Search billions of records on

Marion R. Tittle. In following the long and successful career of Marion R. Tittle, the impartial observer will gain a renewed appreciation of those homely, sterling qualities which, when allied with practical business sense, advance men from obscurity to prominence and from poverty to wealth. Of sturdy Scotch-Irish ancestry, Mr. Tittle was reared as the son of poor but honorable and honest parents. Even in his boyhood he displayed a strong and worthy ambition to succeed in life, and as the years passed his determination developed and strengthened, enabling him to overcome obstacles which to one of a loss energetic and courageous nature would have seemed insurmountable. Today he is accounted one of the most substantial business men of Westville–the possessor of a business and a property which are all the more satisfying, in that they have been entirely self-gained.
Mr. Tittle was born in Denton County, Texas, November 3, 1864, the eldest of the twelve children of Richard and Elizabeth (Farris) Tittle, his father being a native of Tennessee and his mother of Alabama. They were married in Texas, where Richard Tittle enlisted in a company raised in Denton County, Texas, for service in the Confederate army. He served with gallantry throughout the period of the Civil war and at its close resumed his farming operations in Texas, but in 1868 removed to Arkansas, and about two years later came to Indian Territory. Nine years later he returned to Texas for a short time but did not find conditions to his liking and soon again went to Arkansas, where he took up his residence on a farm in the vicinity of Charleston, continuing to be engaged in agricultural operations there for seven years. Again coming to Indian Territory, he passed the remaining years of his life here and died at Webbers Falls, at the age of sixty-seven years. The mother survived him for some time and passed away at the home of one of her sons, at Fort Gibson, Indian Territory, being fifty-nine years old.
Marion R. Tittle received his education in the common schools, but being the eldest of his parents’ children he was expected to assist in the support of the family and a large part of the time that he would otherwise pass in the schoolroom was devoted to the work of the home farm. He was reared in the atmosphere of the farm, and when he was twenty years of age was granted his “ time” by his father, who also presented him with a horse, saddle and bridle, his sole capital when he entered upon his career as typified by material things. He was able to secure a plow on credit and fashioned a make-shift harness, the lines of which were largely made of the tops of old boots, cut into strips, and with this modest equipment started his career as a farmer. He was industrious and enterprising, worked early and late, and succeeded in raising good crops, so that he was soon able to put something by, and as the years passed finally secured the capital necessary to enter business life. His first experience in business life was not on his own account, however, but as a clerk in a general store at Webbers Falls. He was married in 1892 to Miss Jennie Belieu, and for the first two years thereafter was engaged in farming in the vicinity of Webbers Falls, and at the end of this time took his capital of $1,000 and invested it in a general store at Prairie Grove, Arkansas. He continued in business there with a good measure of success for seven years, and in 1900 came to Westville, Oklahoma, where he established the well known and successful firm of the Cherokee Lumber Company, with which he has continued to be connected. Shortly thereafter he opened a general store at Westville, which also prospered and has since grown to large proportions, being known as the M. R. Tittle Mercantile Company. Various other interests have received the benefit of his abilities and energy, and at present he is president of the People’s Bank of Westville and a member of the firm of Hall-Tittle Drug Company, of this city, in addition to which he owns considerable real estate here. Mr. Tittle’s entire career has been an expression of well-directed industry, always characterized by the strictest integrity. He has been alive to his opportunities and has made the most of them, but in doing so has never transgressed business principles and as a result his reputation is one which not only includes the respect of his fellow-citizens, but their confidence, esteem and friendship as well. He is a democrat in politics, but has not been desirous of favors at the hands of his party and his only public service has been in the capacity of school director. He is a Master Mason and a member of the Methodist Episcopal Church, South.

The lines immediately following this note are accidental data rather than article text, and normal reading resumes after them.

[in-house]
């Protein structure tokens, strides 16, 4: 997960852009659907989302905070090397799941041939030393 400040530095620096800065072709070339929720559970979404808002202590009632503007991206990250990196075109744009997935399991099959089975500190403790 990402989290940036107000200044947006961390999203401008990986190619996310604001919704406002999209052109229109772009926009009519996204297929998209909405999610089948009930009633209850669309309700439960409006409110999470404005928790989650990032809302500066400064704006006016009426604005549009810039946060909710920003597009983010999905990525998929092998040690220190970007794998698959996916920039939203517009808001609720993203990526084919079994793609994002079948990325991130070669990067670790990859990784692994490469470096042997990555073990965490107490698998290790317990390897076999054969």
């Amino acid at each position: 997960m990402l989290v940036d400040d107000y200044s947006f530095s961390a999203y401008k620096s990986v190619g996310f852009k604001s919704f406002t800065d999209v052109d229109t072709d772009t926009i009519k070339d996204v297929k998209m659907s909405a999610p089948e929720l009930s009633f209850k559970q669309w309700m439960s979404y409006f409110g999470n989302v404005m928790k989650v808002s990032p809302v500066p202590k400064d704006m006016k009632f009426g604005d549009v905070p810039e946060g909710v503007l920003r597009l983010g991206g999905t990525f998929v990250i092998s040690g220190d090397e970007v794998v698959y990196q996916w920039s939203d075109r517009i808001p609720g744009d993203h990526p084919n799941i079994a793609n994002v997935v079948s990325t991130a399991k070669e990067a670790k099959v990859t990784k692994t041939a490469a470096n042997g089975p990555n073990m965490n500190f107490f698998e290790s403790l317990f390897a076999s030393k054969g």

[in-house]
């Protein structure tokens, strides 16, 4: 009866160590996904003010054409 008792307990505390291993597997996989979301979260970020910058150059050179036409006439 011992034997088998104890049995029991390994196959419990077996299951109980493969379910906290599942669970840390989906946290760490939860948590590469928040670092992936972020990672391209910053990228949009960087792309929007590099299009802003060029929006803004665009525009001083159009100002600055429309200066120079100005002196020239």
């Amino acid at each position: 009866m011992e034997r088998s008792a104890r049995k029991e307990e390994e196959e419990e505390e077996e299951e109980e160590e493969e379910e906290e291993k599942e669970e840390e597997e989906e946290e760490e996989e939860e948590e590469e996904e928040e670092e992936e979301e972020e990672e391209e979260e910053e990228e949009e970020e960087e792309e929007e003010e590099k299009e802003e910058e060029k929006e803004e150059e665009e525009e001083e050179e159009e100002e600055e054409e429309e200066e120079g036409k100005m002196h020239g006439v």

Mr. and Mrs. Tittle are the parents of the following children: Lola V., who is the wife of E. H. Graves, who is associated with Mr. Tittle in business; Nellie G., who is the wife of H. F. Hall, of the Hall-Tittle Drug Company; Marion Richard, Jr., who is attending a commercial college at Springfield, Missouri; and Lena, who resides at home with her parents.